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Guides best practices: Write learning outcomes and create an outline

After using this guide, Stanford Libraries staff will be able to build, assess, and maintain research guides that address specific information needs.

Write learning outcomes

We recommend writing a few learning outcomes to steer your guide. A learning outcome states what a participant will be able to do after instruction. A learning outcome should contain:


Who are the learners?
Try to be specific.



What will they be able to do after the instruction?
Use a verb that can be observed so that later on you can assess whether the guide was successful.


Under what circumstances will the learning occur?
This one is easy. The condition will always be "after they use your guide".


How well will the learners execute the behavior?
Will they remember a fact or solve new problems? Reference Bloom's Taxonomy for an explanation on degrees of learning.


For example, a learning outcome for this guide is that - After using this guide (condition), Stanford Libraries staff (audience) will write (behavior) one to three learning outcomes for each guide they create (degree).


Create an outline

Once you write a handful of learning outcomes (1 to 3), you can start to divide up the material into "chunks". These will become the pages on your guide.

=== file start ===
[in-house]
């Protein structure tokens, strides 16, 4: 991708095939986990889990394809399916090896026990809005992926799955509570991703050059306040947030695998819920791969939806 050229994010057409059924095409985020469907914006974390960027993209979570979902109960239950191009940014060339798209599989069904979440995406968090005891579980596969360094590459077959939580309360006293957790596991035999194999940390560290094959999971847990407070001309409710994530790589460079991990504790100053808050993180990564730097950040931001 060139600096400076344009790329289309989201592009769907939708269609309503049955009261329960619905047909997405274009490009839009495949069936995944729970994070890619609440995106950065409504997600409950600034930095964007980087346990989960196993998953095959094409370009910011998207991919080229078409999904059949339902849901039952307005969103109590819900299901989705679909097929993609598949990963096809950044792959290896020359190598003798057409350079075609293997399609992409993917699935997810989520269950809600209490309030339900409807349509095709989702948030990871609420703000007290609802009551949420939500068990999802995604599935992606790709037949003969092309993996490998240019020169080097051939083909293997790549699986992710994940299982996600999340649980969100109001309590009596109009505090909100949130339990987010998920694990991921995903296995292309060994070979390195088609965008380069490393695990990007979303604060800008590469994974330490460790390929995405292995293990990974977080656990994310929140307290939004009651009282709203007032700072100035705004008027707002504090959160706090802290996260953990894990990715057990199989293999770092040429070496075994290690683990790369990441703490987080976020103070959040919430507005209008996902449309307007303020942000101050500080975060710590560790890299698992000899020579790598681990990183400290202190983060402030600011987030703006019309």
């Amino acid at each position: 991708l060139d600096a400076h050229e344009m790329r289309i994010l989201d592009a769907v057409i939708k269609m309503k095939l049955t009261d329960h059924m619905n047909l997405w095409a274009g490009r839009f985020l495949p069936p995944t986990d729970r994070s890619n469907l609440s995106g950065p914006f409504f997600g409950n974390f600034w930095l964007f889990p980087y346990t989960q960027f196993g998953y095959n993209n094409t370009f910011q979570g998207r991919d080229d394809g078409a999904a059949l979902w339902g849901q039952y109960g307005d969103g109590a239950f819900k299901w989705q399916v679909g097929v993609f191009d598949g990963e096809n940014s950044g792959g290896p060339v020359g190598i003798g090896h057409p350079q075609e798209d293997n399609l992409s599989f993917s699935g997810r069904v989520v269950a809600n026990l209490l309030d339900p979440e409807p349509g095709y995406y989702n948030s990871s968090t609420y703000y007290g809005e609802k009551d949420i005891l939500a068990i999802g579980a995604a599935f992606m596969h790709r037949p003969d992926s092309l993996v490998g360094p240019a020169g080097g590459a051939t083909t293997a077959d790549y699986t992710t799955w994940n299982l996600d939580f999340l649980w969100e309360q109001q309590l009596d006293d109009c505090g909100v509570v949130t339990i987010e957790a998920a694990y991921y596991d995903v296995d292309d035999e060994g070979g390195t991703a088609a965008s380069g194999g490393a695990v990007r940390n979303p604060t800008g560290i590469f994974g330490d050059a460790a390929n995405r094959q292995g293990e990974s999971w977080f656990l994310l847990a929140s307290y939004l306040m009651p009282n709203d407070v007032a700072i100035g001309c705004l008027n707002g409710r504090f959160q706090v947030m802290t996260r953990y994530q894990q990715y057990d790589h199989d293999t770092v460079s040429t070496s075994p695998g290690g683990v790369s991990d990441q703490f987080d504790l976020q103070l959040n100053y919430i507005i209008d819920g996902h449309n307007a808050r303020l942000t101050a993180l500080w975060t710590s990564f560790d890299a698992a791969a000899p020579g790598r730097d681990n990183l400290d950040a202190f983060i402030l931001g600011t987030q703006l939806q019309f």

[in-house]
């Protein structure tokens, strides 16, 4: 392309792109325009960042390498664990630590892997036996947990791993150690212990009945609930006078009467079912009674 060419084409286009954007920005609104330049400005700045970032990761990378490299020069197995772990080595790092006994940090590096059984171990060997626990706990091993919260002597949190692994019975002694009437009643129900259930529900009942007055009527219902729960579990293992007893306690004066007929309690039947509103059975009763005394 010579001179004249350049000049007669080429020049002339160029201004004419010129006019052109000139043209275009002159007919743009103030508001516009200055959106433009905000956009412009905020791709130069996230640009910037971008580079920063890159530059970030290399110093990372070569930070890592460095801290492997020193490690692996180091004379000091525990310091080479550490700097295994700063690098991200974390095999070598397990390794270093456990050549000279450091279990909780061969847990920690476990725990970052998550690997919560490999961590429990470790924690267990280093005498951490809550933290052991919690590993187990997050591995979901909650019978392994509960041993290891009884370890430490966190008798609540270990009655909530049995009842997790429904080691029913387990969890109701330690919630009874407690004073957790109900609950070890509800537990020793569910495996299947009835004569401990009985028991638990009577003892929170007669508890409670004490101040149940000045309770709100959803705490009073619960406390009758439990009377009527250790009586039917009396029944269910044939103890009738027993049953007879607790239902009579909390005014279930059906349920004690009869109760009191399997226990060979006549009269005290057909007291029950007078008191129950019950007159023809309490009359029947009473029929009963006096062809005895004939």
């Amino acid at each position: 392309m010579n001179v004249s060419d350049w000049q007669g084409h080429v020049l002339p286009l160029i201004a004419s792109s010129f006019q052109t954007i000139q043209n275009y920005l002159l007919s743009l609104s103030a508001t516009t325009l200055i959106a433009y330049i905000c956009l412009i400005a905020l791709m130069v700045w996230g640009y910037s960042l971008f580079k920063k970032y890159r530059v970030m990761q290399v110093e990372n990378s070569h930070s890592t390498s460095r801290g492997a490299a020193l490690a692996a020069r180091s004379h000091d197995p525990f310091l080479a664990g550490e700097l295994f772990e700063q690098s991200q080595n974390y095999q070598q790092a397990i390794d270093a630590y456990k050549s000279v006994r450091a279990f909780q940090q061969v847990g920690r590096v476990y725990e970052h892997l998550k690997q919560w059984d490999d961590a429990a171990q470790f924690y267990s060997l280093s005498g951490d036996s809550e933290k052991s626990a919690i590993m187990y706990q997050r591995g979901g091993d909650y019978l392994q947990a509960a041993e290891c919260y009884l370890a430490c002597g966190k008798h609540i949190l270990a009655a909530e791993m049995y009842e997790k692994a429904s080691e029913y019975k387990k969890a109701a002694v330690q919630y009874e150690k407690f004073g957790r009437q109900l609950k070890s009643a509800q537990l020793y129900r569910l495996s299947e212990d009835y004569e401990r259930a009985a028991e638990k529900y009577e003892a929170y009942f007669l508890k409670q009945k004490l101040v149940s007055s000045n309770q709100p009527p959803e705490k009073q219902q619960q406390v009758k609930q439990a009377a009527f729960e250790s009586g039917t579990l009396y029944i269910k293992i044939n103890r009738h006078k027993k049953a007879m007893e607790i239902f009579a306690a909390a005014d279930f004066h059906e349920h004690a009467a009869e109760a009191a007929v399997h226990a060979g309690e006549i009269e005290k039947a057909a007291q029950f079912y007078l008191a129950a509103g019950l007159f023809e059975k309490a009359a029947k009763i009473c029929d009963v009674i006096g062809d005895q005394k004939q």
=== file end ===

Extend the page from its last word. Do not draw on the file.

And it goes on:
Check markDO chunk your guide around the user goals or process.
Try chunking around the learning objectives you wrote. Alternatively, organize your guide around the user's likely process through the learning objective.


Check mark

DO create small, digestible chunks.
The capacity for working memory is finite. Learning cannot take place if a user is overwhelmed if too much information is presented to them at one time.


Check markDO get rid of the welcome page. 
Users decide whether or not a page will answer their information need within seconds. Instead of a welcome page that a user will likely skim, try answering their first question. 


X markDON'T chunk your guide around source format.
It's common to see a "Databases" page or a "Books" page on a guide. When a user has a question though, they are not necessarily considering the format the answer will come packaged in. Someone might want basic facts about George Washington. They probably need a reference book, but we do not expect them to ask or think about their question this way.